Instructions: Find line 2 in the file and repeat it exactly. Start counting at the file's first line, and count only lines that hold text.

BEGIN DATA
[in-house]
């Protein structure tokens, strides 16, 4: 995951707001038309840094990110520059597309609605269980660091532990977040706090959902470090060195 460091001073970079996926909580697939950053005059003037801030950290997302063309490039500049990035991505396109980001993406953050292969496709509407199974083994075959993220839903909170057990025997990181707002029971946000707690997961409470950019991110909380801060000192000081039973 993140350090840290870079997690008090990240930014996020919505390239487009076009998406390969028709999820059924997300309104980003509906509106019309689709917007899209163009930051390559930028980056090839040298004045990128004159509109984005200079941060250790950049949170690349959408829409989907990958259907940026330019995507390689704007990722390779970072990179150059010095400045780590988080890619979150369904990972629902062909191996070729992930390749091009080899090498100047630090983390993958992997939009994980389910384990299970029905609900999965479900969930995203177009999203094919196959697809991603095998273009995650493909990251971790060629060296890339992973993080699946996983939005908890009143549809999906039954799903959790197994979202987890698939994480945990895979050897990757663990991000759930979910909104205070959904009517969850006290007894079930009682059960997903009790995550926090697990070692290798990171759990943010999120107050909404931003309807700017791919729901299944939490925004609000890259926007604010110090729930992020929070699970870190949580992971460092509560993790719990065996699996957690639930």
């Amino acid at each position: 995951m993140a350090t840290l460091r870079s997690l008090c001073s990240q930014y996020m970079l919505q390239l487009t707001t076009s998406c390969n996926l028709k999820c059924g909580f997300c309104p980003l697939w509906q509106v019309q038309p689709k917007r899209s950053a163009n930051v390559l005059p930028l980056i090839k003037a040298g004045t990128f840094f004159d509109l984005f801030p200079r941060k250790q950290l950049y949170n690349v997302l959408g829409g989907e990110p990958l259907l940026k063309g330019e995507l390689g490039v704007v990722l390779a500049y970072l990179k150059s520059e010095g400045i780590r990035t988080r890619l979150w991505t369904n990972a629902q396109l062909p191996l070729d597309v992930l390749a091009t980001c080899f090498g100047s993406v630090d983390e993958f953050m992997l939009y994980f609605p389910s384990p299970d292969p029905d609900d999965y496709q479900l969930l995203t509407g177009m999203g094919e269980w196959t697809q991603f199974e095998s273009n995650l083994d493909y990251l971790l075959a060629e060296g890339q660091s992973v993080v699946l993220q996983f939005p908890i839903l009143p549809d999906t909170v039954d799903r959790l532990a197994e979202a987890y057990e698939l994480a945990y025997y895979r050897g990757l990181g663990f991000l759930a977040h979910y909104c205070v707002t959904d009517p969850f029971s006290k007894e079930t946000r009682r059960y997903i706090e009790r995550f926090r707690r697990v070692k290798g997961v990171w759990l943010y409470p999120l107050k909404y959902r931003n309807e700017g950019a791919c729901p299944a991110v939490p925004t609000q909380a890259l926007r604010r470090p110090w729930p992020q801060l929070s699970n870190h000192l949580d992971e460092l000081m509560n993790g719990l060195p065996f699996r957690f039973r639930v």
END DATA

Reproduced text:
């Protein structure tokens, strides 16, 4: 995951707001038309840094990110520059597309609605269980660091532990977040706090959902470090060195 460091001073970079996926909580697939950053005059003037801030950290997302063309490039500049990035991505396109980001993406953050292969496709509407199974083994075959993220839903909170057990025997990181707002029971946000707690997961409470950019991110909380801060000192000081039973 993140350090840290870079997690008090990240930014996020919505390239487009076009998406390969028709999820059924997300309104980003509906509106019309689709917007899209163009930051390559930028980056090839040298004045990128004159509109984005200079941060250790950049949170690349959408829409989907990958259907940026330019995507390689704007990722390779970072990179150059010095400045780590988080890619979150369904990972629902062909191996070729992930390749091009080899090498100047630090983390993958992997939009994980389910384990299970029905609900999965479900969930995203177009999203094919196959697809991603095998273009995650493909990251971790060629060296890339992973993080699946996983939005908890009143549809999906039954799903959790197994979202987890698939994480945990895979050897990757663990991000759930979910909104205070959904009517969850006290007894079930009682059960997903009790995550926090697990070692290798990171759990943010999120107050909404931003309807700017791919729901299944939490925004609000890259926007604010110090729930992020929070699970870190949580992971460092509560993790719990065996699996957690639930």